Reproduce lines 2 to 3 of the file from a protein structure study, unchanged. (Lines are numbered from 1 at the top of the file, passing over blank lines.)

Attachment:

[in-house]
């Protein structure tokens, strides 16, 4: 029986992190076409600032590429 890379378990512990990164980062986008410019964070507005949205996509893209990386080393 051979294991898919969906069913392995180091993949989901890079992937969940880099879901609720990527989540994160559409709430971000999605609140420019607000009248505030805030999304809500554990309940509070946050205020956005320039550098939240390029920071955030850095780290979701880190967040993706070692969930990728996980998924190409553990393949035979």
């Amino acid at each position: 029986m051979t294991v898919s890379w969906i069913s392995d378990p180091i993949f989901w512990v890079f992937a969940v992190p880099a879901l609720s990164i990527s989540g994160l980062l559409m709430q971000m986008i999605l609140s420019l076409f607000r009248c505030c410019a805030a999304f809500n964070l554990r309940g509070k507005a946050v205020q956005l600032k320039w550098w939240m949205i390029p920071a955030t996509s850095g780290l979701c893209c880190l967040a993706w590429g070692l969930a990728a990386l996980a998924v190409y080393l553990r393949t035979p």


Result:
């Protein structure tokens, strides 16, 4: 029986992190076409600032590429 890379378990512990990164980062986008410019964070507005949205996509893209990386080393 051979294991898919969906069913392995180091993949989901890079992937969940880099879901609720990527989540994160559409709430971000999605609140420019607000009248505030805030999304809500554990309940509070946050205020956005320039550098939240390029920071955030850095780290979701880190967040993706070692969930990728996980998924190409553990393949035979």
């Amino acid at each position: 029986m051979t294991v898919s890379w969906i069913s392995d378990p180091i993949f989901w512990v890079f992937a969940v992190p880099a879901l609720s990164i990527s989540g994160l980062l559409m709430q971000m986008i999605l609140s420019l076409f607000r009248c505030c410019a805030a999304f809500n964070l554990r309940g509070k507005a946050v205020q956005l600032k320039w550098w939240m949205i390029p920071a955030t996509s850095g780290l979701c893209c880190l967040a993706w590429g070692l969930a990728a990386l996980a998924v190409y080393l553990r393949t035979p």